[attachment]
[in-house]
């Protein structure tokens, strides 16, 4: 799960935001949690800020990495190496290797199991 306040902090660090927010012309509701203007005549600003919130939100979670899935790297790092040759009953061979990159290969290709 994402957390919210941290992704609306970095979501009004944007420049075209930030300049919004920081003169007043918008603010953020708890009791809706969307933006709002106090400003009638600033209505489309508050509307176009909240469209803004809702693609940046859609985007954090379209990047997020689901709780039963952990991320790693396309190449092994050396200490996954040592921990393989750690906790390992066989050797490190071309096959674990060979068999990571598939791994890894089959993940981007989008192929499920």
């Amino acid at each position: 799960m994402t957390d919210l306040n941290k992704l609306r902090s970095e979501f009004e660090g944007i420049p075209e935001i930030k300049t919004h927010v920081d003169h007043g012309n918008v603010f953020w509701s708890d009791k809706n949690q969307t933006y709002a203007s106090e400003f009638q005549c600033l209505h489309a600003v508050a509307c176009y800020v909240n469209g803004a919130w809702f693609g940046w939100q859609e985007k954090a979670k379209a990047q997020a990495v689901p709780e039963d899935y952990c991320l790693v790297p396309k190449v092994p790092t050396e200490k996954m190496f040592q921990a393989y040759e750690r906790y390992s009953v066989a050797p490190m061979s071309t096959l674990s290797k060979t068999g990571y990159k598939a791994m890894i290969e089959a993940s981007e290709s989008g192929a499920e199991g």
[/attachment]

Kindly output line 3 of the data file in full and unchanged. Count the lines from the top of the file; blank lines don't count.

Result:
């Amino acid at each position: 799960m994402t957390d919210l306040n941290k992704l609306r902090s970095e979501f009004e660090g944007i420049p075209e935001i930030k300049t919004h927010v920081d003169h007043g012309n918008v603010f953020w509701s708890d009791k809706n949690q969307t933006y709002a203007s106090e400003f009638q005549c600033l209505h489309a600003v508050a509307c176009y800020v909240n469209g803004a919130w809702f693609g940046w939100q859609e985007k954090a979670k379209a990047q997020a990495v689901p709780e039963d899935y952990c991320l790693v790297p396309k190449v092994p790092t050396e200490k996954m190496f040592q921990a393989y040759e750690r906790y390992s009953v066989a050797p490190m061979s071309t096959l674990s290797k060979t068999g990571y990159k598939a791994m890894i290969e089959a993940s981007e290709s989008g192929a499920e199991g």